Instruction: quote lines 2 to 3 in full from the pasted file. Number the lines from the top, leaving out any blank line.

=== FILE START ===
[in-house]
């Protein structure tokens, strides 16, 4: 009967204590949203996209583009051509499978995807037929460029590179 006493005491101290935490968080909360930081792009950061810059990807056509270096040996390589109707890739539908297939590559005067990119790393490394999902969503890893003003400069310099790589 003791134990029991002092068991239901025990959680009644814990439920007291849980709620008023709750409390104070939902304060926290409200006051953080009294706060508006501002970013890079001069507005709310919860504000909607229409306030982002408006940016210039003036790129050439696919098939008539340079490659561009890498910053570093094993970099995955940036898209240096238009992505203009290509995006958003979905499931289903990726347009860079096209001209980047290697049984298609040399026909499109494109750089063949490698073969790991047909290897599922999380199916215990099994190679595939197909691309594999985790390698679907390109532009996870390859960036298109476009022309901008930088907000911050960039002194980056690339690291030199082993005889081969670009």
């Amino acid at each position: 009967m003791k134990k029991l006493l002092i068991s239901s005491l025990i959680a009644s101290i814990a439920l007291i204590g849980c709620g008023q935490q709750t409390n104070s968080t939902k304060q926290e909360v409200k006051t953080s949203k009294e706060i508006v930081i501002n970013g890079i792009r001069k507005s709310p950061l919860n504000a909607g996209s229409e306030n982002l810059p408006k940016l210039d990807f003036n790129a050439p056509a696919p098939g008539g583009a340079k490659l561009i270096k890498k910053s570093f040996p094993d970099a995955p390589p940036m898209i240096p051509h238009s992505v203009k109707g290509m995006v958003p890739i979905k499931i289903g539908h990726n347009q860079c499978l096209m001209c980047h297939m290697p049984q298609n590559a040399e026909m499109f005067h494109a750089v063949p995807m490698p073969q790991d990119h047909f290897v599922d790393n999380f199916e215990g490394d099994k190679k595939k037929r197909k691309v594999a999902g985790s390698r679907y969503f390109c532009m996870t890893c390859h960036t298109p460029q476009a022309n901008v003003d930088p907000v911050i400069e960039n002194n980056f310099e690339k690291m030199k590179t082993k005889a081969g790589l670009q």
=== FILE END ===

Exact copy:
């Protein structure tokens, strides 16, 4: 009967204590949203996209583009051509499978995807037929460029590179 006493005491101290935490968080909360930081792009950061810059990807056509270096040996390589109707890739539908297939590559005067990119790393490394999902969503890893003003400069310099790589 003791134990029991002092068991239901025990959680009644814990439920007291849980709620008023709750409390104070939902304060926290409200006051953080009294706060508006501002970013890079001069507005709310919860504000909607229409306030982002408006940016210039003036790129050439696919098939008539340079490659561009890498910053570093094993970099995955940036898209240096238009992505203009290509995006958003979905499931289903990726347009860079096209001209980047290697049984298609040399026909499109494109750089063949490698073969790991047909290897599922999380199916215990099994190679595939197909691309594999985790390698679907390109532009996870390859960036298109476009022309901008930088907000911050960039002194980056690339690291030199082993005889081969670009």
């Amino acid at each position: 009967m003791k134990k029991l006493l002092i068991s239901s005491l025990i959680a009644s101290i814990a439920l007291i204590g849980c709620g008023q935490q709750t409390n104070s968080t939902k304060q926290e909360v409200k006051t953080s949203k009294e706060i508006v930081i501002n970013g890079i792009r001069k507005s709310p950061l919860n504000a909607g996209s229409e306030n982002l810059p408006k940016l210039d990807f003036n790129a050439p056509a696919p098939g008539g583009a340079k490659l561009i270096k890498k910053s570093f040996p094993d970099a995955p390589p940036m898209i240096p051509h238009s992505v203009k109707g290509m995006v958003p890739i979905k499931i289903g539908h990726n347009q860079c499978l096209m001209c980047h297939m290697p049984q298609n590559a040399e026909m499109f005067h494109a750089v063949p995807m490698p073969q790991d990119h047909f290897v599922d790393n999380f199916e215990g490394d099994k190679k595939k037929r197909k691309v594999a999902g985790s390698r679907y969503f390109c532009m996870t890893c390859h960036t298109p460029q476009a022309n901008v003003d930088p907000v911050i400069e960039n002194n980056f310099e690339k690291m030199k590179t082993k005889a081969g790589l670009q």